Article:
— “Ahead of the Street” Column, by Mitchell Clark, B. Comm.
The ratings upgrades currently taking place in the large-cap sector of the stock market make a telling predictor for the rest of the year. Wall Street is getting ratings happy and this is a good development.
The new “buy” or “outperform” ratings aren’t just in any one particular market sector; the renewed enthusiasm is broad-based across a number of industries. For example, Intel just got upgraded to an “outperform” rating by a major firm based on an expected rebound in corporate PC spending. Boeing was just upgraded to a “buy.” So were EMC Corporation, Morgan Stanley, UnitedHealth Group, Waste Management, PNC Financial Service Group, Wynn Resorts and Tiffany & Company, to name just a few. Wall Street is upgrading a diverse range of stocks in anticipation of better earnings and this is going to be the big story this year. In 2010, large-cap companies will equal larger-than-last-year earnings. I’ll buy that for a dollar.
Of course, a lot of us thought that’s why the stock market went up so much in 2009. It was all about better earnings to come. Maybe, though, the market’s strength was only about recovery from the bottom. Perhaps it was the opposite reaction to the market’s crisis of confidence.
Wall Street’s new penchant for upgrading large-cap companies is based on reasonable expectations and I think it’s a very positive development for the stock market on a near-term basis. No matter how dull the word “dividend” sounds, it’s a very important part of your total returns. Long-term, however, there remain big hurdles for the private economy and, frankly, also for the government economy. We’ve got to get our fiscal house in order for the long-run health of the economy. This applies both to government and to individuals.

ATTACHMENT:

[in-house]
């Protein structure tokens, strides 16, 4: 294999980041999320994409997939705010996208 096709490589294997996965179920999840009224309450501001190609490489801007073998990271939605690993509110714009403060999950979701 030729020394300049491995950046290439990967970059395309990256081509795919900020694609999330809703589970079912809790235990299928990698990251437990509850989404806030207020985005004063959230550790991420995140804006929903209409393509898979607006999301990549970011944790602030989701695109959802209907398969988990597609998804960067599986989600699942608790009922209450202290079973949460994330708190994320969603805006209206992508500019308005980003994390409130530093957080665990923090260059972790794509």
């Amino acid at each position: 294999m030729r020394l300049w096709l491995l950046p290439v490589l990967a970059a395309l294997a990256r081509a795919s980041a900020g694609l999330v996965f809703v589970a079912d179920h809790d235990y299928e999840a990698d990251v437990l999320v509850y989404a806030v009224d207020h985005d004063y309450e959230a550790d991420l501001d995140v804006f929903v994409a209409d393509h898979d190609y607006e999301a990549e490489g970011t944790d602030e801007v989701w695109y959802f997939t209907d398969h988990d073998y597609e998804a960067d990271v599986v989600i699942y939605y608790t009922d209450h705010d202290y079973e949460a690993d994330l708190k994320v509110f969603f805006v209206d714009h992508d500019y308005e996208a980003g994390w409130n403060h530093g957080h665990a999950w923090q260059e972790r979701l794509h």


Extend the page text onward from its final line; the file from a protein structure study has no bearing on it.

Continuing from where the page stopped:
Longer-term investors will know that the stock market hasn’t yet recovered from its height set in 2000. Without dividends over the last 10 years, a passive investor’s returns would be negative.
So, we still have a long way to go. Right now, institutional investors are buying, because they have money to invest and nowhere else to invest it. The strategy is: there is hope on the earnings front, so why not pour it into stocks while interest rates are low?
If I was to create a new investment portfolio of stocks for myself right now, I’d probably invest in an established gold producer, a large-cap national bank with a solid foundation, one or two large-cap technology stocks that deal with corporate customers, a consumer goods company, a fertilizer company, and an oil/gas pipeline. All would have to pay dividends. I’d also want to own the market through an exchange-traded fund (ETF) and I would also invest in some sort of commodities index or basket. For speculating, I’d stick with a small basket of U.S.-listed Chinese stocks.
If a bunch of new cash parked itself in my investment account, I would be a buyer of stocks right now. It is, after all, the stock market’s last hurrah. I don’t know what’s going to happen to the stock market over the next couple of years or this new decade. With experience, you learn that anything is possible. I do believe, however, that with new money to invest in stocks, the vast majority of it should go big or stay home.